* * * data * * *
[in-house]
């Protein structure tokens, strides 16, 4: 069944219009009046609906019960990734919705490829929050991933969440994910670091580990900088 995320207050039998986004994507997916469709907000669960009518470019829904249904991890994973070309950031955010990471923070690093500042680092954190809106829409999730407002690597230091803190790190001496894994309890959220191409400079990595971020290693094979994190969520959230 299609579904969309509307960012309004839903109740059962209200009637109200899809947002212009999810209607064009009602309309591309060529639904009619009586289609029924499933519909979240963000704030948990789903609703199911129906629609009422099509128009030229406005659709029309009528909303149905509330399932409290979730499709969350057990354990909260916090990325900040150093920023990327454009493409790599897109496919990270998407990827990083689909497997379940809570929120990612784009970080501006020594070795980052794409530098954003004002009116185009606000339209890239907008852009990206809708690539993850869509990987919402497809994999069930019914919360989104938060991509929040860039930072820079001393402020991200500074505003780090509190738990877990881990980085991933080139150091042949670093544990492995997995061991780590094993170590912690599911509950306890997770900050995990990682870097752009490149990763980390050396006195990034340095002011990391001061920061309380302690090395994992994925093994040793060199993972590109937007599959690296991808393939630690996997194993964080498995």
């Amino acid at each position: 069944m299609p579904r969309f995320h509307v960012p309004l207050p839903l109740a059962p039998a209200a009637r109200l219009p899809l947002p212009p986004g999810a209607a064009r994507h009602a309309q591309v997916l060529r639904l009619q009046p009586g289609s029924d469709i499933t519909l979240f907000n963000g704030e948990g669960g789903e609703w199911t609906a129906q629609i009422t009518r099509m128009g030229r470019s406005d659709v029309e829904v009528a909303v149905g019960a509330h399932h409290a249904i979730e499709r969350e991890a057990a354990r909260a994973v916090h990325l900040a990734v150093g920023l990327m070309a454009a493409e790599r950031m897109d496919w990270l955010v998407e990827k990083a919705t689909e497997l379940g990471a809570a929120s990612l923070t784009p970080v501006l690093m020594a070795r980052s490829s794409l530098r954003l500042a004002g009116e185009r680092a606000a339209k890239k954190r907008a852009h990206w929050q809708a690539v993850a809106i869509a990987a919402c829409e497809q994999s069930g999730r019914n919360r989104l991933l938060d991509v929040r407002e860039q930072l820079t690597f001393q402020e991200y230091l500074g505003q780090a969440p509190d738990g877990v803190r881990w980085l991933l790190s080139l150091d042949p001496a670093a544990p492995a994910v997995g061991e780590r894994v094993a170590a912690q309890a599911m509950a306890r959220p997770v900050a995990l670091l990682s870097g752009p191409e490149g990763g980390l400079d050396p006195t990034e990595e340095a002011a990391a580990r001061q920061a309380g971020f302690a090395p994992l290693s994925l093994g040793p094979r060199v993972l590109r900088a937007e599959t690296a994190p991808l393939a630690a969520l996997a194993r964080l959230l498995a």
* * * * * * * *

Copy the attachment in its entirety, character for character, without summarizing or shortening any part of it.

[in-house]
């Protein structure tokens, strides 16, 4: 069944219009009046609906019960990734919705490829929050991933969440994910670091580990900088 995320207050039998986004994507997916469709907000669960009518470019829904249904991890994973070309950031955010990471923070690093500042680092954190809106829409999730407002690597230091803190790190001496894994309890959220191409400079990595971020290693094979994190969520959230 299609579904969309509307960012309004839903109740059962209200009637109200899809947002212009999810209607064009009602309309591309060529639904009619009586289609029924499933519909979240963000704030948990789903609703199911129906629609009422099509128009030229406005659709029309009528909303149905509330399932409290979730499709969350057990354990909260916090990325900040150093920023990327454009493409790599897109496919990270998407990827990083689909497997379940809570929120990612784009970080501006020594070795980052794409530098954003004002009116185009606000339209890239907008852009990206809708690539993850869509990987919402497809994999069930019914919360989104938060991509929040860039930072820079001393402020991200500074505003780090509190738990877990881990980085991933080139150091042949670093544990492995997995061991780590094993170590912690599911509950306890997770900050995990990682870097752009490149990763980390050396006195990034340095002011990391001061920061309380302690090395994992994925093994040793060199993972590109937007599959690296991808393939630690996997194993964080498995």
């Amino acid at each position: 069944m299609p579904r969309f995320h509307v960012p309004l207050p839903l109740a059962p039998a209200a009637r109200l219009p899809l947002p212009p986004g999810a209607a064009r994507h009602a309309q591309v997916l060529r639904l009619q009046p009586g289609s029924d469709i499933t519909l979240f907000n963000g704030e948990g669960g789903e609703w199911t609906a129906q629609i009422t009518r099509m128009g030229r470019s406005d659709v029309e829904v009528a909303v149905g019960a509330h399932h409290a249904i979730e499709r969350e991890a057990a354990r909260a994973v916090h990325l900040a990734v150093g920023l990327m070309a454009a493409e790599r950031m897109d496919w990270l955010v998407e990827k990083a919705t689909e497997l379940g990471a809570a929120s990612l923070t784009p970080v501006l690093m020594a070795r980052s490829s794409l530098r954003l500042a004002g009116e185009r680092a606000a339209k890239k954190r907008a852009h990206w929050q809708a690539v993850a809106i869509a990987a919402c829409e497809q994999s069930g999730r019914n919360r989104l991933l938060d991509v929040r407002e860039q930072l820079t690597f001393q402020e991200y230091l500074g505003q780090a969440p509190d738990g877990v803190r881990w980085l991933l790190s080139l150091d042949p001496a670093a544990p492995a994910v997995g061991e780590r894994v094993a170590a912690q309890a599911m509950a306890r959220p997770v900050a995990l670091l990682s870097g752009p191409e490149g990763g980390l400079d050396p006195t990034e990595e340095a002011a990391a580990r001061q920061a309380g971020f302690a090395p994992l290693s994925l093994g040793p094979r060199v993972l590109r900088a937007e599959t690296a994190p991808l393939a630690a969520l996997a194993r964080l959230l498995a």